John Alexander Fladgate
John Alexander Fladgate (1 January 1809 - 12 December 1901), was a port wine merchant.
Fladgate was the son of Francis Fladgate (1773 - 1821), an Essex Street solicitor, friend of William Jerdan, who employed John Hamilton Reynolds from 1818 to 1820, and Maria Anne Bassett. He was christened in the church of St. Giles-in-the-Fields on 21 December 1809.
He married Margaret Collett Dalgleish on 29 August 1837 at St. Giles-in-the-Field, London and had 10 children, all of whom were born in Oporto, Portugal. He married four of his daughters to port wine shippers.
- Francis Pedro Gauntlett Fladgate (25 March 1839 - 9 September 1888). Employed by Taylor, Fladgate & Yeatman. Married Laura Louisa McMaster in 1864. Had issue.
- Margaret Ellen Fladgate (1840 - 5 April 1923), christened on 29 December 1840. Married firstly António d'Almeida Campos on 23 April 1864 and had issue. Married secondly Thomas William Murray-Allan and had issue.
- Catherine Mary Fladgate (1842 - 27 July 1903), christened on 22 May 1842. Married Joseph James Forrester, son of Joseph James Forrester, Baron Forrester, on 6 November 1862. Had issue.
- Harriette Forbes Fladgate (1845), christened on 22 March 1845.
- Marian Grimston Fladgate (1847 - 30 March 1932), christened on 2 March 1847. Married Albert Charles Frederick Morgan, of Morgan Brothers & Co., on 18 October 1881. Had issue.
- Helen Florence Fladgate (1849 - 14 December 1925), christened on 19 June 1849. Married Pedro Gonçalves Guimaraens, of Fonseca Guimaraens, on 18 December 1867. Had issue.
- Janet Young Fladgate (1852), christened on 7 April 1852. Married Charles Wright, resident Director of Croft & Co. Had issue.
- Elizabeth Edith Jebb Fladgate (1854 - 10 September 1855), christened on 19 July 1852.
- Reginald Hugh Fladgate (1856 - 14 April 1863), christened on 27 July 1856.
- Henry Claude Fladgate (1858), christened on 5 November 1858.
Portugal and Port Wine
He first sailed for Oporto in 1836 but was unable to land because of bad weather. He returned to England, married and returned to Oporto the following year by way of Vigo, Spain. He was the sole partner of Taylor, Fladgate & Co., after Joseph Taylor's death in 1837. Morgan Yeatman joined the partnership in 1839 and they changed firm's name to Taylor, Fladgate, & Yeatman. This partnership was brought about by the agency of the London importer Matthew Clark, who was married to a cousin of Fladgate and a long term associate of Taylor, but Fladgate and Yeatman ceased using Clark in 1845, causing a crisis in that firm.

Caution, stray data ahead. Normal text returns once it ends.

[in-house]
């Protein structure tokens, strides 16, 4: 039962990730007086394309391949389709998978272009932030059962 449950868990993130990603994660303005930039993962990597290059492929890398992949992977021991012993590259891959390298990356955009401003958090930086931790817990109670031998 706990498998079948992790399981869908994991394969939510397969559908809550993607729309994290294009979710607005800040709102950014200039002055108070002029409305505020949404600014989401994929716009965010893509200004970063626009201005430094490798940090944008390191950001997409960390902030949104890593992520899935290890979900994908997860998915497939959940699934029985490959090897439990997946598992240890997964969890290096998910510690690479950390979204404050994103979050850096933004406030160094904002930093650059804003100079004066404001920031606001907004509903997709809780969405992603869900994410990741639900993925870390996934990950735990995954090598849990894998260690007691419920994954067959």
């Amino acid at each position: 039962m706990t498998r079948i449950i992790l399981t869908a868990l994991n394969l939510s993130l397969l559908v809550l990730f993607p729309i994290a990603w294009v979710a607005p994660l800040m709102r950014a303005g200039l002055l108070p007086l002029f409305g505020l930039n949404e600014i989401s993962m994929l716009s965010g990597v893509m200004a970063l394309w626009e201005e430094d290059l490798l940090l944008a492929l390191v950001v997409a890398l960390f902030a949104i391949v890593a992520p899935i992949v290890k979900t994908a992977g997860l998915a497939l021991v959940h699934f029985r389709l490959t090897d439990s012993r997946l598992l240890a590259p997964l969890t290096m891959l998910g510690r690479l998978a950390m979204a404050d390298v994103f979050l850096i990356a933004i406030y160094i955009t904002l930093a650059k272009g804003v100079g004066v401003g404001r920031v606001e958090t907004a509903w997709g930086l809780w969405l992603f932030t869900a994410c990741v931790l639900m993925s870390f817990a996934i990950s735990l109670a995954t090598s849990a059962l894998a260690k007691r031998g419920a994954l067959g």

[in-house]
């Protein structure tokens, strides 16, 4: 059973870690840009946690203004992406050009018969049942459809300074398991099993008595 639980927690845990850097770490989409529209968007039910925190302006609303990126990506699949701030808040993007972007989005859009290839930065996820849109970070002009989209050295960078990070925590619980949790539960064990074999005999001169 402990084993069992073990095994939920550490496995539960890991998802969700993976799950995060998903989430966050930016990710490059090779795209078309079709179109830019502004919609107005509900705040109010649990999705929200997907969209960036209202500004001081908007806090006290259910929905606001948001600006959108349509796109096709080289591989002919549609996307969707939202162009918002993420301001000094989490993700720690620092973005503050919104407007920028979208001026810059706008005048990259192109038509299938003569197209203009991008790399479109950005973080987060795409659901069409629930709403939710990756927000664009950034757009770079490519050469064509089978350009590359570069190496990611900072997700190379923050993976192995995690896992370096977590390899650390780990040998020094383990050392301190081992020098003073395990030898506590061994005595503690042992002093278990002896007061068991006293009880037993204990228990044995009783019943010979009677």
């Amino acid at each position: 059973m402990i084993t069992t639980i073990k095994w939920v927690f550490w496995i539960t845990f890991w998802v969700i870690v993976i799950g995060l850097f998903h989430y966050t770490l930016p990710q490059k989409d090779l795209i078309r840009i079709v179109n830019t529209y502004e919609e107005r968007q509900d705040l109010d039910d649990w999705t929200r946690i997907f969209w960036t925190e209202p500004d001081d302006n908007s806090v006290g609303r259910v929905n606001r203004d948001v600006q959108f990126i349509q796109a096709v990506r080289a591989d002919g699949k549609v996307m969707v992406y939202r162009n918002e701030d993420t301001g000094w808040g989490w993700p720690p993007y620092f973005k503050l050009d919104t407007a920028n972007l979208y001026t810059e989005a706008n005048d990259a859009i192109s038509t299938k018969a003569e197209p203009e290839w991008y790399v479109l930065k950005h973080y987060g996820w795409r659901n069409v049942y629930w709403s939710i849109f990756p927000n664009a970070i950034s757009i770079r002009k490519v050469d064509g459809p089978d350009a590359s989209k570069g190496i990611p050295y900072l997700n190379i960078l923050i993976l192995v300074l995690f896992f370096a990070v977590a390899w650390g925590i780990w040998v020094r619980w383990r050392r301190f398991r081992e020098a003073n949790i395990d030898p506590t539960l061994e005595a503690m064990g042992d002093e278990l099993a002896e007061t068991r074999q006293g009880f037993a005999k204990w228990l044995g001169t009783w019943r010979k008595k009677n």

Today, the only direct kinship with Fladgate at Taylor, Fladgate, & Yeatman is David Fonseca Guimaraens, Winemaker and Technical Director, the son of Bruce Duncan Guimaraens and Fladgate's great-great-great nephew.
In the Factory House records, Margaret's name was recorded solely as Margaret Collett and not Margaret Collett Dalgleish. That Collett was an integral part of her maiden name is confirmed by the parish records for St. Leonard's, Streatham, Surrey, where Margaret was born 24 November 1817, as three of her siblings are also shown as bearing the Collett Dalgleish surname: Maria, b. 1 November 1811; James, b. 11 October 1814; and Alexander, b. 9 December 1815. This is further supported by the 1881 UK Census entry for Henry Wood's household at Woodside Lodge, Leavesden, Watford, Hertfordshire, which records the presence of three of Margaret's sisters who were born in London: Henry's wife Louisa Collett Wood age 54, and two of his sisters-in-law: Rebecca Collett Williams, widow, age 56, and Elizabeth Collett Dalgleish, unmarried, age 70. Furthermore, another of Margaret's sisters, Ellen Collett Dalgleish, is shown in the British Chaplaincy records as marrying John Land Teage in Porto on 14 April 1852.
- Transcript of the original records filmed by the Genealogical Society of Utah and available at http://www.familysearch.com
- Church of England Records for the British Factory Chaplaincy, Porto 1716-1865
- unpublished memoir by Mrs. Catherine Clark in possession of Charles Gordon Clark
- 1901 British Census